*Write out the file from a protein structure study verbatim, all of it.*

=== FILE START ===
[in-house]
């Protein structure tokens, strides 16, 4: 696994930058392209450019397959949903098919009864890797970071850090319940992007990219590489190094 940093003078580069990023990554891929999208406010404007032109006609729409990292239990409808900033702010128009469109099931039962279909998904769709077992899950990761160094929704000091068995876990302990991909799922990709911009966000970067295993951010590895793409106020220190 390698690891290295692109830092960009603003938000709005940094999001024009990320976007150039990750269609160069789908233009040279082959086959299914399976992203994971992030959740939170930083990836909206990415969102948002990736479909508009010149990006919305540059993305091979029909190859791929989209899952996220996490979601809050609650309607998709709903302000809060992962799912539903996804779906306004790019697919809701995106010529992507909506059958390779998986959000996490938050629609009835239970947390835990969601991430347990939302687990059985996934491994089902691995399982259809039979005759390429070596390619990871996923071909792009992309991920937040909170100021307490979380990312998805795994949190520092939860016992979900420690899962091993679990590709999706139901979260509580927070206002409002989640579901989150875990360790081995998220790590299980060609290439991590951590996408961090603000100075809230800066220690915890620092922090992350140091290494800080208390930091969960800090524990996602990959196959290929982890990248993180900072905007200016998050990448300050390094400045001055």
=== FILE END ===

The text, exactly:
[in-house]
């Protein structure tokens, strides 16, 4: 696994930058392209450019397959949903098919009864890797970071850090319940992007990219590489190094 940093003078580069990023990554891929999208406010404007032109006609729409990292239990409808900033702010128009469109099931039962279909998904769709077992899950990761160094929704000091068995876990302990991909799922990709911009966000970067295993951010590895793409106020220190 390698690891290295692109830092960009603003938000709005940094999001024009990320976007150039990750269609160069789908233009040279082959086959299914399976992203994971992030959740939170930083990836909206990415969102948002990736479909508009010149990006919305540059993305091979029909190859791929989209899952996220996490979601809050609650309607998709709903302000809060992962799912539903996804779906306004790019697919809701995106010529992507909506059958390779998986959000996490938050629609009835239970947390835990969601991430347990939302687990059985996934491994089902691995399982259809039979005759390429070596390619990871996923071909792009992309991920937040909170100021307490979380990312998805795994949190520092939860016992979900420690899962091993679990590709999706139901979260509580927070206002409002989640579901989150875990360790081995998220790590299980060609290439991590951590996408961090603000100075809230800066220690915890620092922090992350140091290494800080208390930091969960800090524990996602990959196959290929982890990248993180900072905007200016998050990448300050390094400045001055």